“Let me take a look,” I said and left the car. I hung my DSLR camera on the neck as if I were about to cover breaking news at the scene.
“What’s going on?” a teenaged girl asked a returning man who may have been her parent.
“Bison jam,” the man said, “lots of them.”
“A quarter miles ahead on the road. Do you want to see?”
“Yeah,” the girl answered sheepishly.
“Come on, they’re coming toward us,” the man said, reaching out to the girl’s hand.
For the first time I heard of a bison jam. What is the connection between the animal bison and a sweet preserve? That was my first reaction to the phrase, bison jam. No way could I image the size of the herd until I saw the shaggy brown animals from a distance. I gazed through my long-focus lens to see a mass of dark hairy creature. I snapped a few shots and ran back to our car. I could not hide the excitement in my hot-off-the-press report.
“Baba, look what I’ve got?” I shouted and showed him my photographic proof on the camera. “This is the famous American bison! They’re native to Yellowstone National Park.”
Baba nodded his head, smiling. He probably wanted to say how happy he was that he, too, could see the American bison through my camera lens. He had difficulty speaking since his throat operation. Smoking had taken its toll on his health. But he worshipped his philosophy of life: a good quality of life outweighs a medically-approved lifestyle. Suffering from postoperative complications, he had enjoyed his quiet life even more. His actions said it all.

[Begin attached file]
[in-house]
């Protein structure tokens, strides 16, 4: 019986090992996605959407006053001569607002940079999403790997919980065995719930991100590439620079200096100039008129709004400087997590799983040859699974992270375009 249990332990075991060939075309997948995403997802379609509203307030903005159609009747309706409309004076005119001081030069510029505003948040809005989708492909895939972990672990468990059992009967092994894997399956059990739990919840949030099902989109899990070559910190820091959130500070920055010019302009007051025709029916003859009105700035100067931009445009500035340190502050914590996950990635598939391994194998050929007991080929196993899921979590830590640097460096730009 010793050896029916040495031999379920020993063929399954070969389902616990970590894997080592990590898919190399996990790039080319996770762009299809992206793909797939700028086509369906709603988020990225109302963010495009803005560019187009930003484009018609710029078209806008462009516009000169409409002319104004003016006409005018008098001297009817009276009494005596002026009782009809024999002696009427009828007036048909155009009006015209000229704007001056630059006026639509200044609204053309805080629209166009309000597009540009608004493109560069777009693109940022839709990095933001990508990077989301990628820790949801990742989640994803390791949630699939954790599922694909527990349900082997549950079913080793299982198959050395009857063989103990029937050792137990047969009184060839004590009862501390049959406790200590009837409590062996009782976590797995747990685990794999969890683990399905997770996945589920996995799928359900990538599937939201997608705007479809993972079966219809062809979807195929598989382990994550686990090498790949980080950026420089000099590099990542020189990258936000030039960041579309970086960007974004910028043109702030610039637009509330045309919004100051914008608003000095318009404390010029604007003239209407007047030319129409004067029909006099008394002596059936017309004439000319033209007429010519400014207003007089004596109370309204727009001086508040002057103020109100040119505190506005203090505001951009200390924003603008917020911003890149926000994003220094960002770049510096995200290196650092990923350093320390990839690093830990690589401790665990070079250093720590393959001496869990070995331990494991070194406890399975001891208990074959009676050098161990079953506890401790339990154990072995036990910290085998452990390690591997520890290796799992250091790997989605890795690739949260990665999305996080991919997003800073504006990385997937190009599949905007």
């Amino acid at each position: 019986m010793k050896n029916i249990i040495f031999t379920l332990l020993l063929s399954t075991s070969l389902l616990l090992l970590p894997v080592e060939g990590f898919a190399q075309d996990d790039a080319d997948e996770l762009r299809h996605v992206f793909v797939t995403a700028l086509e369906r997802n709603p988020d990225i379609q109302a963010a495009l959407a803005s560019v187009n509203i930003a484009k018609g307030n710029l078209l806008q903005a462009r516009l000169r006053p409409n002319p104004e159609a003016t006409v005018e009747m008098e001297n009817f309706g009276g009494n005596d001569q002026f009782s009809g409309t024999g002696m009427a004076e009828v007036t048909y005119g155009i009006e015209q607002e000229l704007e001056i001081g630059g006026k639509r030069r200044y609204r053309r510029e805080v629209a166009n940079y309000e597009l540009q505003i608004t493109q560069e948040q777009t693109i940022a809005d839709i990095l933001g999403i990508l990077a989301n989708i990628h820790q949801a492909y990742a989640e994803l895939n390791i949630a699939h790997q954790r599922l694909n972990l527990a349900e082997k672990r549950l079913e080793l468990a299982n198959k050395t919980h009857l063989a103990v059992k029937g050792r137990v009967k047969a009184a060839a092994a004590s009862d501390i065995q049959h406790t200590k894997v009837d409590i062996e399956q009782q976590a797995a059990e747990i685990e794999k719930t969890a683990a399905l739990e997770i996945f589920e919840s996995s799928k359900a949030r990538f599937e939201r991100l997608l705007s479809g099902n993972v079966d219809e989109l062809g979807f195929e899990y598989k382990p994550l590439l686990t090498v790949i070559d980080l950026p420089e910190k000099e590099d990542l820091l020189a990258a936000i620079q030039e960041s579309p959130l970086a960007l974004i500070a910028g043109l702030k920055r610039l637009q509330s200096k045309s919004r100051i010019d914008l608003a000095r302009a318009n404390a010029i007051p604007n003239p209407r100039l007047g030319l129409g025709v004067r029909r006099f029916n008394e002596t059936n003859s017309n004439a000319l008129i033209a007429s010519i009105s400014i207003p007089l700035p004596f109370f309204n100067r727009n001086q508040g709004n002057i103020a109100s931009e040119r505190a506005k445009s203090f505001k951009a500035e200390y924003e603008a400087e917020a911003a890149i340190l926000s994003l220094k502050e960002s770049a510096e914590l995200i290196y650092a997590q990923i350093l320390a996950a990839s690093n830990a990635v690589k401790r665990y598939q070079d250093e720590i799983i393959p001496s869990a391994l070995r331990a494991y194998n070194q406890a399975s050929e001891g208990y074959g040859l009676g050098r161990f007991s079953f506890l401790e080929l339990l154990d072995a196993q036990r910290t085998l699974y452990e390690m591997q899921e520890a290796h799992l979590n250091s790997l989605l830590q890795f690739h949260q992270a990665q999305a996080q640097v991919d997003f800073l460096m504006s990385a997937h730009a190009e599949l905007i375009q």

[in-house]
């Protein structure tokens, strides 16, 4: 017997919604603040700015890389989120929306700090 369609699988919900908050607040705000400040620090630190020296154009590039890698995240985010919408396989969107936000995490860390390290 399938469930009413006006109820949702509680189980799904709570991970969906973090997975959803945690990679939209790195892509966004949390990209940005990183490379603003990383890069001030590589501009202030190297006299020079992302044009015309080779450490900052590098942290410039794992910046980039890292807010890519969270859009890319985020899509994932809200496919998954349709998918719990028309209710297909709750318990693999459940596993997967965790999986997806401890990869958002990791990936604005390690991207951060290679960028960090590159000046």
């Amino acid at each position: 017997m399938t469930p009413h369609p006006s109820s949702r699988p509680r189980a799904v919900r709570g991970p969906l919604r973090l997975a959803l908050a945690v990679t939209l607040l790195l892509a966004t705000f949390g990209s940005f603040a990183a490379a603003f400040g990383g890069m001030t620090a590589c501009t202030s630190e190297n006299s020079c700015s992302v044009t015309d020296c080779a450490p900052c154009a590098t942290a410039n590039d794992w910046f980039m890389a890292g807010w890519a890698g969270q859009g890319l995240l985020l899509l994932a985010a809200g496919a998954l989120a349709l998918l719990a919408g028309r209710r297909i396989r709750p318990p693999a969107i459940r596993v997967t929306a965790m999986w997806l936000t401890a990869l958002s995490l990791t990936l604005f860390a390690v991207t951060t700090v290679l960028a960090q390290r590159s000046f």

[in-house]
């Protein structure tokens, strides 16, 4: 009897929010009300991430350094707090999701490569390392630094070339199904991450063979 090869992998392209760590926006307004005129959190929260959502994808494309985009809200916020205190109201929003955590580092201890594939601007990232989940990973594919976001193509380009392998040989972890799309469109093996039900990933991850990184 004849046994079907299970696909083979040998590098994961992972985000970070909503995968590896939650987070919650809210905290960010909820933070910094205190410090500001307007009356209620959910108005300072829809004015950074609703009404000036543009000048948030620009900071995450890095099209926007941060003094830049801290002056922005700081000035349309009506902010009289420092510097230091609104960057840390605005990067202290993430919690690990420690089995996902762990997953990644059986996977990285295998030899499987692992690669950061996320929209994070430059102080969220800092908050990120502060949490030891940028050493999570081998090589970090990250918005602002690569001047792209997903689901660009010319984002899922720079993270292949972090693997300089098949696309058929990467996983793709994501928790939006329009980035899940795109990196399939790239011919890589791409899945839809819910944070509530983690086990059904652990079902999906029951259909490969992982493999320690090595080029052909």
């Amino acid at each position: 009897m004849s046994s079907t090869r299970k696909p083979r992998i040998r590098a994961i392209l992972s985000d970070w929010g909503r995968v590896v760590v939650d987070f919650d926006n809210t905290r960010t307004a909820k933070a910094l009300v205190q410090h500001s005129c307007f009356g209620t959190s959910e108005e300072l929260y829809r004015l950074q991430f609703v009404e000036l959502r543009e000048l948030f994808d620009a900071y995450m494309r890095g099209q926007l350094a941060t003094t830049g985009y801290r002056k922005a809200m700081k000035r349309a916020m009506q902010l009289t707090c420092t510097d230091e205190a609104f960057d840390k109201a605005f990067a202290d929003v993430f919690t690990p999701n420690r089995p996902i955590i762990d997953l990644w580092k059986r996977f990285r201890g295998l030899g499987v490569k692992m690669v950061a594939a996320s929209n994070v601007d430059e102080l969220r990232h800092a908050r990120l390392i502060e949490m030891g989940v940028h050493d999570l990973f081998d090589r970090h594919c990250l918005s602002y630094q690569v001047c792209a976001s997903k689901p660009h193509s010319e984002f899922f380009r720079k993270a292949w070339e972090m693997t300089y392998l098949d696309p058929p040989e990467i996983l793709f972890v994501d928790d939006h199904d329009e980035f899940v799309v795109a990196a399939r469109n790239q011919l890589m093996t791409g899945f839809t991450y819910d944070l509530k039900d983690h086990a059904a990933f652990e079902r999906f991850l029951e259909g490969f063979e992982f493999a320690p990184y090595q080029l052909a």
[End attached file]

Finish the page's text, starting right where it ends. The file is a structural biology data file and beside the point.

He returned the camera to me, took out his own from his handbag, put on his white Mongolian cowboy hat, and got out of the car. He moved so swiftly that there was no time for me to ask: Where are you going? He had not been out of the car all day. We had agreed that on this road trip I would do the legwork: exploring on foot and taking pictures, and Baba could be a sedentary tourist to rest and see as he wished. But his decisive move had broken our agreement. He must have summoned up his whole day’s energy to will his feet to move. I looked at his back getting smaller as he walked toward the crowd. His white cowboy hat beckoned to me in the bright afternoon sun, as if to assure me Baba was safe among the bison watchers. Moments later, the traffic resumed to slow motion. As the car inched forward, I picked up Baba on the roadside. He did not go too far but he saw something wonderful. I saw him busily flipping images on his camera. He could not disguise his glee. Saliva dripped from his grinning mouth, unnoticed, the result of his jaw numbness. Another postoperative complication. I did not want to pat him dry and disrupt that moment of harmony between human and photogenic wildlife.